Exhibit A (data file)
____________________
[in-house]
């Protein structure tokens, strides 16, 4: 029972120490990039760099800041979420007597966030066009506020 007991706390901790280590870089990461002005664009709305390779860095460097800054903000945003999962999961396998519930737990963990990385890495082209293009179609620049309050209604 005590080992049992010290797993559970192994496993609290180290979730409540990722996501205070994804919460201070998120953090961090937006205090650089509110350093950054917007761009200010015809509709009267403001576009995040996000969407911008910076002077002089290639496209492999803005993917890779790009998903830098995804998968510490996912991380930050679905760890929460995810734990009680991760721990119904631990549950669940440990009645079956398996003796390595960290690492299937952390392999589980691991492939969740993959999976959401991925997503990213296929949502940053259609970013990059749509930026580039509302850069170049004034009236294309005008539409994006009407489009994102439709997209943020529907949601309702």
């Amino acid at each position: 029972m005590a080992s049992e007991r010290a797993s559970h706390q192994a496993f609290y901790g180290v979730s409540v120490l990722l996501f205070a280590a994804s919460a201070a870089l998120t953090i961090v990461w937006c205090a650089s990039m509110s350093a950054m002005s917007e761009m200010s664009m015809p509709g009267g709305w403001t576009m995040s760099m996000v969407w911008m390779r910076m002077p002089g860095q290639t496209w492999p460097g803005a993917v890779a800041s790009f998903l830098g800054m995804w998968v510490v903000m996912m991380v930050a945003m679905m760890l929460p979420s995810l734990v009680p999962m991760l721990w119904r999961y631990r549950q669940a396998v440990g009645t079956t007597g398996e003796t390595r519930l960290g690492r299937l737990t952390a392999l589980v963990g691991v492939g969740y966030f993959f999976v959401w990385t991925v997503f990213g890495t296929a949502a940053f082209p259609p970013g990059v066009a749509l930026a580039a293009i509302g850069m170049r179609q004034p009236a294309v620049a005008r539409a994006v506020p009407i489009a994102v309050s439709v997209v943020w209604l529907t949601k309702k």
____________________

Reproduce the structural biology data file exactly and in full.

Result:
[in-house]
């Protein structure tokens, strides 16, 4: 029972120490990039760099800041979420007597966030066009506020 007991706390901790280590870089990461002005664009709305390779860095460097800054903000945003999962999961396998519930737990963990990385890495082209293009179609620049309050209604 005590080992049992010290797993559970192994496993609290180290979730409540990722996501205070994804919460201070998120953090961090937006205090650089509110350093950054917007761009200010015809509709009267403001576009995040996000969407911008910076002077002089290639496209492999803005993917890779790009998903830098995804998968510490996912991380930050679905760890929460995810734990009680991760721990119904631990549950669940440990009645079956398996003796390595960290690492299937952390392999589980691991492939969740993959999976959401991925997503990213296929949502940053259609970013990059749509930026580039509302850069170049004034009236294309005008539409994006009407489009994102439709997209943020529907949601309702």
């Amino acid at each position: 029972m005590a080992s049992e007991r010290a797993s559970h706390q192994a496993f609290y901790g180290v979730s409540v120490l990722l996501f205070a280590a994804s919460a201070a870089l998120t953090i961090v990461w937006c205090a650089s990039m509110s350093a950054m002005s917007e761009m200010s664009m015809p509709g009267g709305w403001t576009m995040s760099m996000v969407w911008m390779r910076m002077p002089g860095q290639t496209w492999p460097g803005a993917v890779a800041s790009f998903l830098g800054m995804w998968v510490v903000m996912m991380v930050a945003m679905m760890l929460p979420s995810l734990v009680p999962m991760l721990w119904r999961y631990r549950q669940a396998v440990g009645t079956t007597g398996e003796t390595r519930l960290g690492r299937l737990t952390a392999l589980v963990g691991v492939g969740y966030f993959f999976v959401w990385t991925v997503f990213g890495t296929a949502a940053f082209p259609p970013g990059v066009a749509l930026a580039a293009i509302g850069m170049r179609q004034p009236a294309v620049a005008r539409a994006v506020p009407i489009a994102v309050s439709v997209v943020w209604l529907t949601k309702k």